US President Donald Trump has threatened to “take back” a police-free district where protesters have been given free rein in Seattle.
Police abandoned a precinct in the city on Monday after days of violent confrontation with demonstrators.
Mr Trump said the area had been overtaken by “Domestic Terrorists”, but Washington state leaders told him not to meddle in their affairs.
Since police withdrew, demonstrations in the area have been largely peaceful.
It has been called Chaz, an abbreviation of Capitol Hill Autonomous Zone. Hundreds of people have been gathering there to demonstrate, hear speeches and attend events.
The protests were in response to last month’s death in police custody of an unarmed black man, George Floyd, in Minneapolis, Minnesota.
What did Trump say?
In a series of tweets, the Republican president lashed out at liberal Democratic leaders in the north-western US state of Washington and its most populous city of Seattle.
“Take back your city NOW,” Mr Trump wrote on Thursday. “If you don’t do it, I will.
In another tweet, he said “Domestic Terrorists have taken over Seattle”, saying Washington Governor Jay Inslee was “looking ‘the fool'”.
Mr Inlsee tweeted back on morning: “A man who is totally incapable of governing should stay out of Washington state’s business.”
Seattle Mayor Jenny Durkan told President Trump: “Make us all safe. Go back to your bunker.”
How did the Chaz come about?
The area around East Precinct became a battleground between protesters and police in the past two weeks, leading the governor to send in 200 National Guard troops and the mayor to impose a curfew.
During the violence, demonstrators threw petrol bombs and other missiles at police, cars were torched and looting broke out, according to local media.
At the weekend, Seattle police used tear gas and flash bangs to disperse protesters. Members of the city council rebuked the police department, accusing them of heavy-handed tactics.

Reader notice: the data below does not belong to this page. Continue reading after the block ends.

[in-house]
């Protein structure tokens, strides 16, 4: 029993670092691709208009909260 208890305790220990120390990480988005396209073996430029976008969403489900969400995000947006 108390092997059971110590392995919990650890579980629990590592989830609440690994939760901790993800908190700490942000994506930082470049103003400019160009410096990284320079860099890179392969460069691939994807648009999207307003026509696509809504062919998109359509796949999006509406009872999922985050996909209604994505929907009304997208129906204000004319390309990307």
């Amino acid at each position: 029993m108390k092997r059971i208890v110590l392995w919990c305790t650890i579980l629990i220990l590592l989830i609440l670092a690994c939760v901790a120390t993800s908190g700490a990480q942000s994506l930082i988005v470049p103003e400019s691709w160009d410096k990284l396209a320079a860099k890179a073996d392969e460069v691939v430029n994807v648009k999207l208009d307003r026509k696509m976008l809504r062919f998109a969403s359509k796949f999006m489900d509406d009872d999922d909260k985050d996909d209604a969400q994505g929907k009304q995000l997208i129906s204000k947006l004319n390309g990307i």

Then on Monday, the mayor ordered barricades removed near the precinct and the police building was boarded up.
Since then protesters have taken over a zone spanning about six blocks of Capitol Hill, a hub of the city’s trendy arts scene that has been gentrified in recent years as tech workers drive up property prices.
Local media describe a festival-like atmosphere, with poetry readings, music and movie nights. Free fizzy water, snacks, sunscreen and hand sanitiser are available.
While the protesters say they are leaderless, armed volunteers have been spotted at checkpoints asking for the ID of people entering.
What do the police say?
Police say they want to reopen the precinct and it is unclear how long the autonomous zone will remain.
At a news conference on Wednesday, Assistant Chief Deanna Nollette said the police department had been abandoned because of threats that it would be vandalised or burned. She said the protesters’ barricades were intimidating some residents.
Police Chief Carmen Best posted a video message to officers in which she said the police withdrawal “seems like an insult to you and our community”.
On Thursday afternoon the police chief said claims by Asst Chief Nollette that citizens and businesses were being extorted in the zone were not true and had been based on anecdotal evidence from news and social media.
Ms Best said call response times in the area served by East Precinct are normally between 5-18 minutes, but are now taking almost an hour, reports local Komo News.
She said this means police are not able to respond to reports of assaults, rapes and robberies.